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How do doctors do the allergy testing now days?

Are they still poking in the back to find out what the person is allergic too? My 3 yr old has allergies, but we do not know to what. I remember the testing to be painful. And I do not want my dd to go through that.

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Michigan-Mom74

Asked by Michigan-Mom74 at 1:11 AM on Jul. 22, 2012 in Kids' Health

Level 34 (66,346 Credits)
Answers (7)
  • The allergen is pricked or scratched into the skins surface, forearm or behind the arm. It generally takes approx. 20 minutes to get results.
    It's more annoying than it is painful. But of course she's 3, so it might be a little painful for her.
    PMSMom10

    Answer by PMSMom10 at 1:21 AM on Jul. 22, 2012

  • For me, they just took blood and ran a blood panel. It wasn't that big of a deal.
    Cowgirl_Coyote

    Answer by Cowgirl_Coyote at 2:52 AM on Jul. 22, 2012

  • go to a dermatoloigist 1st. the one i used to work for did patch tests. we'd place a big patch on patient's backs and tape it on. it had to be left on for 2 days and the patient would come back and we'd take the patch off and let the doctor give the results. call around and see if they do patch tests in your area. GL to your little one
    josiesmommy00

    Answer by josiesmommy00 at 5:22 AM on Jul. 22, 2012

  • In our area they start with a full blood panel, then based on those results they may do prick/scratch testing. Keep in mind at three it is kind of hit and miss as far as accuracy goes- you could get spot on results, false positives, or like my older dd false negatives. Testing method and results are something best discussed with an allergist- ours has not done prick tests just because of her false negative to the blood test, he feels it is too risky since she showed no immunoglobulin response at all, but has documented allergic reactions that show a progression- his concern is that she could have a severe reaction to a prick item that she has never been directly exposed to.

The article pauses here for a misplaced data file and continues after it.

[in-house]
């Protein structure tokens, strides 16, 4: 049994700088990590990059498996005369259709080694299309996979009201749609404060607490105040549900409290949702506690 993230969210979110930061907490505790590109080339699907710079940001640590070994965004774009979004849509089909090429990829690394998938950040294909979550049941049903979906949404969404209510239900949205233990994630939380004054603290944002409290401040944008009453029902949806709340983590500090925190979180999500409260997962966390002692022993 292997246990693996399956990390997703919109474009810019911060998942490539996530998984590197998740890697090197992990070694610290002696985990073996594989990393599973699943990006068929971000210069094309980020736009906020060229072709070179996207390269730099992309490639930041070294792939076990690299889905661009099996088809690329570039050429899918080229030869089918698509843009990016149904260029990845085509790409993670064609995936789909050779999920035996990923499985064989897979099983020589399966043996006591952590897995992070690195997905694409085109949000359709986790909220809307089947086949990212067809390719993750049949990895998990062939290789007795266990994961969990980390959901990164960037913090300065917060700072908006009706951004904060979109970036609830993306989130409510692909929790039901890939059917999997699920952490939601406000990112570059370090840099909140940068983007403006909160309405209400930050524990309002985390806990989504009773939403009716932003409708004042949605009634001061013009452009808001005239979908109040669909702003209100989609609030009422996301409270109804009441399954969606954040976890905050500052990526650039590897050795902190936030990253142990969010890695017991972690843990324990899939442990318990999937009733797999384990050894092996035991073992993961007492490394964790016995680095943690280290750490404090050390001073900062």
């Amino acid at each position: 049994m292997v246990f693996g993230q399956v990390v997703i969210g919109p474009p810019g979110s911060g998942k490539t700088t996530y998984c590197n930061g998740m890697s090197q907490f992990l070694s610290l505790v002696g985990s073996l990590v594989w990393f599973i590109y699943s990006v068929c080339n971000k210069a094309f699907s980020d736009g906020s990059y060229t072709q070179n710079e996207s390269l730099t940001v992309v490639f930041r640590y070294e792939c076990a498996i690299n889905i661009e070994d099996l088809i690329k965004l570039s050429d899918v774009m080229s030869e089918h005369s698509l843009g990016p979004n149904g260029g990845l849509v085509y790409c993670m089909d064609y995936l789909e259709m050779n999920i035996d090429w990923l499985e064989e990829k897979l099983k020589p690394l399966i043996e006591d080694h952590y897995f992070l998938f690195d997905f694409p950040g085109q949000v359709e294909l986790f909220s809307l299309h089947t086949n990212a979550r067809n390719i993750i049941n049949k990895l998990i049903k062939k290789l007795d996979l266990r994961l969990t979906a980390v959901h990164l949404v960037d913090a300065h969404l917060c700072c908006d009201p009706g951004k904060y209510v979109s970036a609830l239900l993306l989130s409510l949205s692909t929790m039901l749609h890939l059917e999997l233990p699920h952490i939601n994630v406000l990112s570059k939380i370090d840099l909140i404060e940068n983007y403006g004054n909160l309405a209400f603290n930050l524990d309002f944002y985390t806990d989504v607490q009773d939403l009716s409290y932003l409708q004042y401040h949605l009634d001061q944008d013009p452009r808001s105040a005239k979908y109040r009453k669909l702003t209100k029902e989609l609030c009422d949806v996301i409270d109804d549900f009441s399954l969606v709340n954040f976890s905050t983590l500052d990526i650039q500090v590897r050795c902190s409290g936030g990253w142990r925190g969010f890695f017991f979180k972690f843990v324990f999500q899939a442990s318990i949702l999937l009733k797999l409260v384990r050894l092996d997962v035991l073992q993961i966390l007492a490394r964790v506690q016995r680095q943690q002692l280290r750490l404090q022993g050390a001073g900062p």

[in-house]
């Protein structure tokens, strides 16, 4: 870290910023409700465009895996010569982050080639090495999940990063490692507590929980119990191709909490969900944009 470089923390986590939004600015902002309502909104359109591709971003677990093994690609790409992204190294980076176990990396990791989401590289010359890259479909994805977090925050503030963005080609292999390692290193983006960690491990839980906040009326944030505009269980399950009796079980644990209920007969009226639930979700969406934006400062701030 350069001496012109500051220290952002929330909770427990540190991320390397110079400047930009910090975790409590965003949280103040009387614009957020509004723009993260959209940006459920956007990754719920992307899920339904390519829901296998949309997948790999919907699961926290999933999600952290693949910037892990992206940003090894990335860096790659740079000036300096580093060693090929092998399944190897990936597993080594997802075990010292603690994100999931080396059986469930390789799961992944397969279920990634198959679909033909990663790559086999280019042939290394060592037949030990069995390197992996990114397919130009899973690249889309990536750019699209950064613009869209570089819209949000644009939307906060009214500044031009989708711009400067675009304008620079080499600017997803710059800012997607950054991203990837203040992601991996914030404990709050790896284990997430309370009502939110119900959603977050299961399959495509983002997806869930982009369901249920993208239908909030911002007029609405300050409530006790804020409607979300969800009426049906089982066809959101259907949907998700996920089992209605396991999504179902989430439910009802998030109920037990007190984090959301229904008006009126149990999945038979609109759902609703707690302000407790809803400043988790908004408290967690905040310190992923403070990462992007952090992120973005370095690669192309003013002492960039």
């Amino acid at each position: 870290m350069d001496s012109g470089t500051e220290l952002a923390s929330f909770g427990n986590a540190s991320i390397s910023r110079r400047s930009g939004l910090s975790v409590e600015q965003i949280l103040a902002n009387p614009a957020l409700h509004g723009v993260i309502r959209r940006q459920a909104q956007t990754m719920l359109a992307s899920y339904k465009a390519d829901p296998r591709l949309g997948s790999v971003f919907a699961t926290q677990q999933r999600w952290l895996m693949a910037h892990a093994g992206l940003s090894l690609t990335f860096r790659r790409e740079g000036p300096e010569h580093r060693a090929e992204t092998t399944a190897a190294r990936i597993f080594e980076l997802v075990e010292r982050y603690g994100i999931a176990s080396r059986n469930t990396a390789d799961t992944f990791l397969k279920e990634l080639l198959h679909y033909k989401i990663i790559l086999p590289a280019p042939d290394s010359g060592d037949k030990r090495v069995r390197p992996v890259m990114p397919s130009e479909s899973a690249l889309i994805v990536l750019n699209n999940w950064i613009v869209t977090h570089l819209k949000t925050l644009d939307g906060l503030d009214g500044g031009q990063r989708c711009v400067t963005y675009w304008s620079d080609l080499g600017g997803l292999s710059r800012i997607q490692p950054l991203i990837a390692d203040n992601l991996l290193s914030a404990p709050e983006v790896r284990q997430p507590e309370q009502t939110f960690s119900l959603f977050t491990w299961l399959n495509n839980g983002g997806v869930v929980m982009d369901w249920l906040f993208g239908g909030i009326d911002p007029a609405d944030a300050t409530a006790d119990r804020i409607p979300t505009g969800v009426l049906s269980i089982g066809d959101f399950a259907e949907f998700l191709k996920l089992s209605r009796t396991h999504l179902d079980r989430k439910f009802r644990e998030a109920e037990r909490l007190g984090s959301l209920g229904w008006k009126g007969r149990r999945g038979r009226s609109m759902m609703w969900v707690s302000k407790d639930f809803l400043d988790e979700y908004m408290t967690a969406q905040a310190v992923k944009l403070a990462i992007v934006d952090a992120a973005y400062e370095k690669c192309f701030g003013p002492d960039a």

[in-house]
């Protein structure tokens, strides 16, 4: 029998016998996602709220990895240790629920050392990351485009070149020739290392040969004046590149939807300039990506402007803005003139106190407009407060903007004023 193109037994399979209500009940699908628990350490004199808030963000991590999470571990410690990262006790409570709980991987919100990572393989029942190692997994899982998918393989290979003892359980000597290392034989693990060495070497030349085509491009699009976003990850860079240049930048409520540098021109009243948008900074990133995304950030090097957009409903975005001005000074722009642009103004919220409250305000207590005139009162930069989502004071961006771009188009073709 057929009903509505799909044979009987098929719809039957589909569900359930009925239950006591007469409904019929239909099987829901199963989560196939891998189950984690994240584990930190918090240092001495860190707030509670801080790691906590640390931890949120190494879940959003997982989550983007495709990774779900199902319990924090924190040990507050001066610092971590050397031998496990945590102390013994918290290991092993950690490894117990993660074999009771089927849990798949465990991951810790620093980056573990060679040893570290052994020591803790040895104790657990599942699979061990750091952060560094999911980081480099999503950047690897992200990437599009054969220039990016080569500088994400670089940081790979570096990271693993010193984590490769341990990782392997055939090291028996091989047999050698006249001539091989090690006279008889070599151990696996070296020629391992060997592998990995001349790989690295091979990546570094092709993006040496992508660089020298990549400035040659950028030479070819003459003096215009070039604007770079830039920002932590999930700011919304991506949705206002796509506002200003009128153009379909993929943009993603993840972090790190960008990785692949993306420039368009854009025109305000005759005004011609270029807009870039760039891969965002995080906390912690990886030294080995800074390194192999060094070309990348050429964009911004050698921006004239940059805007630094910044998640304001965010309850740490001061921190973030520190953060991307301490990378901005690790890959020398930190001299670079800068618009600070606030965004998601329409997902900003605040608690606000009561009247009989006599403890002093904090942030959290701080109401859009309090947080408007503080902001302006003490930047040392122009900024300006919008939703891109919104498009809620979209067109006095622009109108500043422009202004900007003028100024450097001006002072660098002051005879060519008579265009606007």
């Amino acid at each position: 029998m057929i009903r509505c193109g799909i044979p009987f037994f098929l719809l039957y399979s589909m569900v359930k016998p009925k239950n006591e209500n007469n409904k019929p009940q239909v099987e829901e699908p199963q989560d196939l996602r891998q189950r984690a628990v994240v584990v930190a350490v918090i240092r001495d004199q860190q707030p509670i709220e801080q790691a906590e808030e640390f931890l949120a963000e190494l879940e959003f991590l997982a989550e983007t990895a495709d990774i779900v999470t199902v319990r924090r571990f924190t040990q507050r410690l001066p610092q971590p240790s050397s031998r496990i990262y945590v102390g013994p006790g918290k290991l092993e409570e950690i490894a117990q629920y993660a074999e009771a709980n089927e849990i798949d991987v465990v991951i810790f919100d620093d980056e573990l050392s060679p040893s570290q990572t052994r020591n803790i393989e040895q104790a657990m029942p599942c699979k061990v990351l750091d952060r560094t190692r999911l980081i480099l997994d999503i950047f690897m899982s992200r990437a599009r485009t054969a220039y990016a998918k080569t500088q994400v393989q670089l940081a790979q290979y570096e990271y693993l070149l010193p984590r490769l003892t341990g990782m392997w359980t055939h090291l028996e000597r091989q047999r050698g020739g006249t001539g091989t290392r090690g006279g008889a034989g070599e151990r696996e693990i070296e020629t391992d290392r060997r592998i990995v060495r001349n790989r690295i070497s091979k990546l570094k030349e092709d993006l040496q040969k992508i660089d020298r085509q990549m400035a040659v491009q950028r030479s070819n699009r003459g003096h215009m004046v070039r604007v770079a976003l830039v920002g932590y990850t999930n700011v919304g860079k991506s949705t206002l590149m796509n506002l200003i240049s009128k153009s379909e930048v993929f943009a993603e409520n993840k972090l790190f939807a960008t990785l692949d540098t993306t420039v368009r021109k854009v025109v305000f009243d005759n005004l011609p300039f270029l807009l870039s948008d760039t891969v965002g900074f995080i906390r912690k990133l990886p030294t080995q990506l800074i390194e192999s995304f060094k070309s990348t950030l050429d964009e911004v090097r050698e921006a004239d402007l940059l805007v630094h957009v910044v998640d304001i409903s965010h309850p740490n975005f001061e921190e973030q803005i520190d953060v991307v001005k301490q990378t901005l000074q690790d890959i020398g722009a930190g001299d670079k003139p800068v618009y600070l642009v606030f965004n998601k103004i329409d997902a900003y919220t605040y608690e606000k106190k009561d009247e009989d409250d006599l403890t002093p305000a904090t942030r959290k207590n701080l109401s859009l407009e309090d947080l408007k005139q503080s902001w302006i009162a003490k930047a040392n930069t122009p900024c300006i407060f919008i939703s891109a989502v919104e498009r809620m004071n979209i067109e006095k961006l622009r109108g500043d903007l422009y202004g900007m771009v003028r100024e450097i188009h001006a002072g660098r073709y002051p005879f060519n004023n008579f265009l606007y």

preacherskid

    Answer by preacherskid at 2:50 PM on Jul. 22, 2012

  • We observe her for reactions and if she has any reactions to new things or old, they get cut. Allergist says we should be able to see results from testing by the time she is five.
    preacherskid

    Answer by preacherskid at 2:52 PM on Jul. 22, 2012

  • Did you go yet?

    There are different kinds of testing and different doctor's will opt for different kinds. DD has multiple food allergies and some environmental allergies. She's done both blood tests and an SPT (Skin prick test.) When she was younger or the tests were more numerous, the SPT was done on her back. The last time our scoop of test was smaller and she was 7 - the test was done on her forearm. It's not that the test itself is painful but the serum must remain on the spot for a duration of time. *IF* you react to it, it can itch and you cannot scratch it, you can not wipe it, you cannot do anything. It can become that "itches so bad it hurts" type things. We've also done blood tests - it's a simple draw. How many vials they take will depend on how much they are testing for. DD hates both tests but she's getting better at putting up with them.
    ldmrmom

    Answer by ldmrmom at 1:32 PM on Jul. 25, 2012

  • SCOPE not scoop. ROFL! Oops.

    You're best bet is to ask the allergist office what they'll be doing. There are some studies that indicate a higher risk of false positives in blood testing and others that say your risk of a false read is higher in skin testing. Different allergist have different methods and preferences. Some won't test under a certain age. Others will. DD had both SPT and blood work done at 2 years old. Both were positive reads and supported the reaction she had. Big picture is that reactions always trump results.
    ldmrmom

    Answer by ldmrmom at 1:39 PM on Jul. 25, 2012

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